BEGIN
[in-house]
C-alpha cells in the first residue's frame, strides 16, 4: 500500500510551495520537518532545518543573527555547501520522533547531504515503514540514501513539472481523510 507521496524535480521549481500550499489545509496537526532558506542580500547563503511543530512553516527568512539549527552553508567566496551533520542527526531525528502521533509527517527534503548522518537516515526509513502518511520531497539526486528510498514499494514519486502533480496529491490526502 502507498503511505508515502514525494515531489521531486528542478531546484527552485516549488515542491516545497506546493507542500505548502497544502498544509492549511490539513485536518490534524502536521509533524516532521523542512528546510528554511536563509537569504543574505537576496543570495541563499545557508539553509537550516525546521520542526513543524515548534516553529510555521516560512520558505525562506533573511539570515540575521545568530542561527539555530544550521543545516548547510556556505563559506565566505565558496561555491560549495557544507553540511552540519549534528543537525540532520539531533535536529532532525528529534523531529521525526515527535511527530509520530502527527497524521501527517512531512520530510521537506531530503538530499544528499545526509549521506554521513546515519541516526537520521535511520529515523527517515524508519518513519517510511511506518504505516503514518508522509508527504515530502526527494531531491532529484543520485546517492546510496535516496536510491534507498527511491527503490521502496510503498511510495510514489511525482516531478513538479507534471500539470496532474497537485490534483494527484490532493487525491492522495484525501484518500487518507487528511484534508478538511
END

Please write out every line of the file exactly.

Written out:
[in-house]
C-alpha cells in the first residue's frame, strides 16, 4: 500500500510551495520537518532545518543573527555547501520522533547531504515503514540514501513539472481523510 507521496524535480521549481500550499489545509496537526532558506542580500547563503511543530512553516527568512539549527552553508567566496551533520542527526531525528502521533509527517527534503548522518537516515526509513502518511520531497539526486528510498514499494514519486502533480496529491490526502 502507498503511505508515502514525494515531489521531486528542478531546484527552485516549488515542491516545497506546493507542500505548502497544502498544509492549511490539513485536518490534524502536521509533524516532521523542512528546510528554511536563509537569504543574505537576496543570495541563499545557508539553509537550516525546521520542526513543524515548534516553529510555521516560512520558505525562506533573511539570515540575521545568530542561527539555530544550521543545516548547510556556505563559506565566505565558496561555491560549495557544507553540511552540519549534528543537525540532520539531533535536529532532525528529534523531529521525526515527535511527530509520530502527527497524521501527517512531512520530510521537506531530503538530499544528499545526509549521506554521513546515519541516526537520521535511520529515523527517515524508519518513519517510511511506518504505516503514518508522509508527504515530502526527494531531491532529484543520485546517492546510496535516496536510491534507498527511491527503490521502496510503498511510495510514489511525482516531478513538479507534471500539470496532474497537485490534483494527484490532493487525491492522495484525501484518500487518507487528511484534508478538511